2015/10/23

Pectoral with Anubis


The pectoral, a large piece of jewelry, that was worn on the chest, is shaped like the front of a naos, or shrine.

Three holes are on each side through the rear upper edge. On the right, a string of six to eight threads is loosely twisted in each hole; all three strings are knotted together below the holes.

Pectoral with Anubis

On the front of the pectoral, the jackal god Anubis is lying on a naos. The scene is surrounded by a border of geometric figures and topped by a cornice.

On the back, a Djed sign of stability is depicted between two Tyet knots, which are symbols of protection. There is neither border decoration nor other ornamentation on the back.

Ancient Egyptian Dagger

Daggers were used by the ancient Egyptians from predynastic times onwards, though examples dating from the Old Kingdom are exceedingly rare. During the Middle Kingdom and the New Kingdom they were generally made of copper or bronze; gold, apart from its use for purposes of embellishment, was probably reserved for royalty. Queen Ahhotpe, mother of Ahmosis I, the founder of the Eighteenth Dynasty, had, in her funerary equipment, a solid gold dagger and sheath, both of which are now in the Cairo Museum.

Ancient Egyptian Dagger
Ancient Egyptian Dagger

Tutankhamun's mummy was provided with two daggers encased in gold sheaths, one with an iron blade and the other with a blade of hardened gold. It is the latter specimen which is shown here.As an illustration of the goldsmith's artistic ability and technical skill, this dagger, and particularly its sheath, are among the outstanding pieces of the collection. On the top of the pommel are the king's cartouches in applied embossed gold and a wreath of lily-palmettes in cloisonne work. On the underside are two figures of falcons holding in each claw the hieroglyphic symbol for 'eternity' (shen).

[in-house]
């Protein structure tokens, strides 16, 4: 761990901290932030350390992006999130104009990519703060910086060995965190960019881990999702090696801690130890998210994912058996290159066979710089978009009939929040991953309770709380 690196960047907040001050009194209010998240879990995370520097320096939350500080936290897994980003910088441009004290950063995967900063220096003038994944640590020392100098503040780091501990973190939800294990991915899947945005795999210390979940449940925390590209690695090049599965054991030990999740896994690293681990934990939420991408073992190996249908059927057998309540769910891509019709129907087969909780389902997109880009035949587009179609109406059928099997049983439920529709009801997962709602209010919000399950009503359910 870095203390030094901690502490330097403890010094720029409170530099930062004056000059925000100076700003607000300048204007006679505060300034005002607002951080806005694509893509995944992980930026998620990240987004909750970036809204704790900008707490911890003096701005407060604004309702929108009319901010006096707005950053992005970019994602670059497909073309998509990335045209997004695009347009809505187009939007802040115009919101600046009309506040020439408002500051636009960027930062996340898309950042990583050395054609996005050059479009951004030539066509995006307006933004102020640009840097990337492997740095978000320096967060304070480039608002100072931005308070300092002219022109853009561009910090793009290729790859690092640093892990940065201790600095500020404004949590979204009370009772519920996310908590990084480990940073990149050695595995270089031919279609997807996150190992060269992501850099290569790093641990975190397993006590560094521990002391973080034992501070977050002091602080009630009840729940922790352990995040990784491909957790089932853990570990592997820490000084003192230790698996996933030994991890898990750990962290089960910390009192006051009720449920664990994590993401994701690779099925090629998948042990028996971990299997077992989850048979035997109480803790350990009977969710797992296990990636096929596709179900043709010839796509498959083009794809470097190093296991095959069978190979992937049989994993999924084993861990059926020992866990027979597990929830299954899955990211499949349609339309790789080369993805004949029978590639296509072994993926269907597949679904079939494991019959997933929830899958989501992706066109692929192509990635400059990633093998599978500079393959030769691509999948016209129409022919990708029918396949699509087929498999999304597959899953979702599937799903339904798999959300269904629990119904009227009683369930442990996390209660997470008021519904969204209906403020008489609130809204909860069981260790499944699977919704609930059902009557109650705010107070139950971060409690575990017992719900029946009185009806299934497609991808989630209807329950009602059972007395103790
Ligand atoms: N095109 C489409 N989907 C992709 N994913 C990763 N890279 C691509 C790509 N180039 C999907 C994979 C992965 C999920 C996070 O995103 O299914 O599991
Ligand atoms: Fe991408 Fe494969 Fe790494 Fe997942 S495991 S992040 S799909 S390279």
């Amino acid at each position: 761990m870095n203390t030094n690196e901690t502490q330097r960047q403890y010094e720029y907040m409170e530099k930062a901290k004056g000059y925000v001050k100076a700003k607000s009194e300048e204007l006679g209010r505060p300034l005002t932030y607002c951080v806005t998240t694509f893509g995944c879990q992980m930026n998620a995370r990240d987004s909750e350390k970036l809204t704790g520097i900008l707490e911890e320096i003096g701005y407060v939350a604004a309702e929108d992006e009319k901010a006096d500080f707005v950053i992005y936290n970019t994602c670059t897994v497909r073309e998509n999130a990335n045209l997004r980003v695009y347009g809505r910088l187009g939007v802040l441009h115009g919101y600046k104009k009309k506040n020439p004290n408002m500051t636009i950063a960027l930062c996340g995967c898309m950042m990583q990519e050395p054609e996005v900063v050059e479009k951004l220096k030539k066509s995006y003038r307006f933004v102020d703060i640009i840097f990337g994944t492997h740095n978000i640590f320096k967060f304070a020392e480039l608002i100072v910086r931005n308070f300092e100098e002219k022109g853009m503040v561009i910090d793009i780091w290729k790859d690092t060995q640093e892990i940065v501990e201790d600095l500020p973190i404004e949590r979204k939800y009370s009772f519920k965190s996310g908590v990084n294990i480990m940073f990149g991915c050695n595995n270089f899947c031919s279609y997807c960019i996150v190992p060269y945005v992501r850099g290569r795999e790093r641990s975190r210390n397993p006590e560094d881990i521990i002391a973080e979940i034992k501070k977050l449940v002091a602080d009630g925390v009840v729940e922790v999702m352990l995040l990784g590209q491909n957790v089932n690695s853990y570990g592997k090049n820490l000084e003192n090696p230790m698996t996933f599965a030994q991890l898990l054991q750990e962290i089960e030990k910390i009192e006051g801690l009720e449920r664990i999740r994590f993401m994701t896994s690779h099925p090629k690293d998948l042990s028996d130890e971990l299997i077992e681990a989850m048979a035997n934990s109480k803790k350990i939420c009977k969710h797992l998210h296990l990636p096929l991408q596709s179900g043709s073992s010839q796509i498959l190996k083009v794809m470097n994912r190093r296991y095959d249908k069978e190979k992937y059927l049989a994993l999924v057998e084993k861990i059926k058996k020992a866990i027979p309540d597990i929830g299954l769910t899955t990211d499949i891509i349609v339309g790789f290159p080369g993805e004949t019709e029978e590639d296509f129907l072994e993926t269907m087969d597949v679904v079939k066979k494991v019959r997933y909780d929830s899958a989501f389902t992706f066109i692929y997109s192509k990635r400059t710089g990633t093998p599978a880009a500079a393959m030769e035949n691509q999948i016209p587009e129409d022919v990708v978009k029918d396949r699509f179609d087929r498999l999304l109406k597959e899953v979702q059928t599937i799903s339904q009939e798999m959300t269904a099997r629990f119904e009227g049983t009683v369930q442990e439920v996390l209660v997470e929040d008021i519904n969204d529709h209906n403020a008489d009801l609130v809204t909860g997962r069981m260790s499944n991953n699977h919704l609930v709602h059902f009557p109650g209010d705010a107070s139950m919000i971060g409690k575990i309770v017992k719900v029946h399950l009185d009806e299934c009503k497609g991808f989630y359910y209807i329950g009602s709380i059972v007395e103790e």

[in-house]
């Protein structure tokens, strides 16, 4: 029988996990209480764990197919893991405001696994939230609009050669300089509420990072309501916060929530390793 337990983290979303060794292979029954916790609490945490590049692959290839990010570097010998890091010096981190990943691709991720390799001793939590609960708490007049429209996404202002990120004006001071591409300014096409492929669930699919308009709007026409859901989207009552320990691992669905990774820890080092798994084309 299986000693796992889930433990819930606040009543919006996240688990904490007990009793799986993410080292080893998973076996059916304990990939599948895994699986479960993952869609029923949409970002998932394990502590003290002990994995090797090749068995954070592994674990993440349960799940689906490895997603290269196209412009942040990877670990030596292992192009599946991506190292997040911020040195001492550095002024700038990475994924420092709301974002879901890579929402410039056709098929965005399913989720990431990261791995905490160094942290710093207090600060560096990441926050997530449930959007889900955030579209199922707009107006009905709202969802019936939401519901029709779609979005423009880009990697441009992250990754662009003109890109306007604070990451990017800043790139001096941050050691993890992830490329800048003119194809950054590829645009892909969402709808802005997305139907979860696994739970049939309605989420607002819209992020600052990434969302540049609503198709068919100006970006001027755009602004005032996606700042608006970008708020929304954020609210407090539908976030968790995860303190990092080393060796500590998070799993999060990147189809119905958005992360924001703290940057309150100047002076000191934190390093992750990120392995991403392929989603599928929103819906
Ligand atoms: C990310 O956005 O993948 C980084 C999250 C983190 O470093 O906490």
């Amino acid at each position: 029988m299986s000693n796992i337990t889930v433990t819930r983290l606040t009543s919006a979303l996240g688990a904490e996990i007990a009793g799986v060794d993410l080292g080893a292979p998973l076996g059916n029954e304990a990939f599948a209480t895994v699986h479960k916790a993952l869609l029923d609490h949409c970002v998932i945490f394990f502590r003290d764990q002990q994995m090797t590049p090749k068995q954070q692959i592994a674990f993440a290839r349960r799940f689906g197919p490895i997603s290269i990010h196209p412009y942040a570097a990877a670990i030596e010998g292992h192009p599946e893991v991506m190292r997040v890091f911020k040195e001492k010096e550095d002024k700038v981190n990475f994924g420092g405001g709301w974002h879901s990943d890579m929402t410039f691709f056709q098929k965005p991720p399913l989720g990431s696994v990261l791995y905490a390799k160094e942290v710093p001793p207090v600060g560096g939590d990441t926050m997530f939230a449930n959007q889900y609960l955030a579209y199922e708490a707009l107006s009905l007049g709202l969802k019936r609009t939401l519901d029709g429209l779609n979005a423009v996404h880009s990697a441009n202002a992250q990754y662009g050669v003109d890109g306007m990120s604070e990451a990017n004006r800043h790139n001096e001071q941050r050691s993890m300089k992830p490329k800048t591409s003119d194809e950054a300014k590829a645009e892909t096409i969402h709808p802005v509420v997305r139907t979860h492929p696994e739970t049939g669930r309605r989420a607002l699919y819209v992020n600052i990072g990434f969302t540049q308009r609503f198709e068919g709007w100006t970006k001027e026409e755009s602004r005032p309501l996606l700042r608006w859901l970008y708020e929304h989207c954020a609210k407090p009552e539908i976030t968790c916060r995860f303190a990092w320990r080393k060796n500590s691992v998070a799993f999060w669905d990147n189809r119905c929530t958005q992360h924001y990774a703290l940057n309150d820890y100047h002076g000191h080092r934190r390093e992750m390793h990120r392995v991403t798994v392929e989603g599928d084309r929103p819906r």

Ancient Egyptian Dagger
Ancient Egyptian Dagger

Ancient Egyptian Dagger
Ancient Egyptian Dagger

Ancient Egyptian Dagger
Ancient Egyptian Dagger




The falcon was often represented in Egyptian art holding this symbol and, with wings outstretched, protecting a king. Probably it was intended to serve an amuletic purpose in this instance also. A similar motif appears on the haft of a dagger in the Metropolitan Museum which bears the name of Tuthmosis I and it may have been a characteristic feature of royal daggers at this period. Below the pommel, the haft is decorated with alternate bands of geometric designs in granulated gold work and lily palmette designs in gold cloisonne work of semi-precious stones and glass, a central band of minute red and blue circular disks breaking the regularity of the palmette ornamentation. At the base of the hilt, applied in gold wire, is a band of continuous spirals within a rope pattern border, thus conveying to the eye the suggestion that the haft is bound to the blade.In striking contrast with the ornate haft, the decoration of the blade, which is tinged with red, is simple.

Ancient Egyptian Dagger
Ancient Egyptian Dagger

Ancient Egyptian Dagger
Ancient Egyptian Dagger


At the top, incised on both faces, is a plain horizontal band, which also suggests a tie, over a design consisting of a diamond pattern chain bordered beneath by two horizontal lines, the spaces between the diamonds being filled with dots. Under this frieze is engraved an elegant palmette with poppies surmounting two perpendicular grooves which converge at the base and resemble floral stems.The obverse of the gold sheath is almost entirely covered with a feather pattern decoration in cloisonne work, relieved at the top by a palmette frieze and at the pointed base by a jackal's head. Of far greater interest is the elaborate design on the reverse. First comes a line of inscription reading: 'The Good God, possessor of a strong arm, Nebkheperure, given life'.